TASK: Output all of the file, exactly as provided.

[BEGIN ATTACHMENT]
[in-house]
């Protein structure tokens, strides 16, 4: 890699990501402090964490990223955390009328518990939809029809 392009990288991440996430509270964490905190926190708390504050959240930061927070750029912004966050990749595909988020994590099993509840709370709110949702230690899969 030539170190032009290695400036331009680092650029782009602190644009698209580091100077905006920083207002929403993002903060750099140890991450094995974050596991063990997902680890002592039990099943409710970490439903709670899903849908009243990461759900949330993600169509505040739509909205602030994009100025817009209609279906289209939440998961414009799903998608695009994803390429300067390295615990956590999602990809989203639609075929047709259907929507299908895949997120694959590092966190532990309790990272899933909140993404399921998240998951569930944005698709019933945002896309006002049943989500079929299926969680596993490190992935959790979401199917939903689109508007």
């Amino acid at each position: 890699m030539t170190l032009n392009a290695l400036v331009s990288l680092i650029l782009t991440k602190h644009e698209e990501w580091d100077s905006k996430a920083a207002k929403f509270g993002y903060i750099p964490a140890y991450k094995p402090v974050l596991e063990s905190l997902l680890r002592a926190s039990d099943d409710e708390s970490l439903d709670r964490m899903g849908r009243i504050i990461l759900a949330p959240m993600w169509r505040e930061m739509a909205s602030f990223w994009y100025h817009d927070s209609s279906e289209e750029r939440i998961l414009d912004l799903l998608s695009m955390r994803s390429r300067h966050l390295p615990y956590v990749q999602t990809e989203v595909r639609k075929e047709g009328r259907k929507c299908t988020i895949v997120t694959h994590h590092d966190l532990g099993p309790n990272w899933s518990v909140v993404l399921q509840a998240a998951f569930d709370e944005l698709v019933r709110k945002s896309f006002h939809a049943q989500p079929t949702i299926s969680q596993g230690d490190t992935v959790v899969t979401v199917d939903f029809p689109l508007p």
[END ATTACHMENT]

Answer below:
[in-house]
């Protein structure tokens, strides 16, 4: 890699990501402090964490990223955390009328518990939809029809 392009990288991440996430509270964490905190926190708390504050959240930061927070750029912004966050990749595909988020994590099993509840709370709110949702230690899969 030539170190032009290695400036331009680092650029782009602190644009698209580091100077905006920083207002929403993002903060750099140890991450094995974050596991063990997902680890002592039990099943409710970490439903709670899903849908009243990461759900949330993600169509505040739509909205602030994009100025817009209609279906289209939440998961414009799903998608695009994803390429300067390295615990956590999602990809989203639609075929047709259907929507299908895949997120694959590092966190532990309790990272899933909140993404399921998240998951569930944005698709019933945002896309006002049943989500079929299926969680596993490190992935959790979401199917939903689109508007």
């Amino acid at each position: 890699m030539t170190l032009n392009a290695l400036v331009s990288l680092i650029l782009t991440k602190h644009e698209e990501w580091d100077s905006k996430a920083a207002k929403f509270g993002y903060i750099p964490a140890y991450k094995p402090v974050l596991e063990s905190l997902l680890r002592a926190s039990d099943d409710e708390s970490l439903d709670r964490m899903g849908r009243i504050i990461l759900a949330p959240m993600w169509r505040e930061m739509a909205s602030f990223w994009y100025h817009d927070s209609s279906e289209e750029r939440i998961l414009d912004l799903l998608s695009m955390r994803s390429r300067h966050l390295p615990y956590v990749q999602t990809e989203v595909r639609k075929e047709g009328r259907k929507c299908t988020i895949v997120t694959h994590h590092d966190l532990g099993p309790n990272w899933s518990v909140v993404l399921q509840a998240a998951f569930d709370e944005l698709v019933r709110k945002s896309f006002h939809a049943q989500p079929t949702i299926s969680q596993g230690d490190t992935v959790v899969t979401v199917d939903f029809p689109l508007p």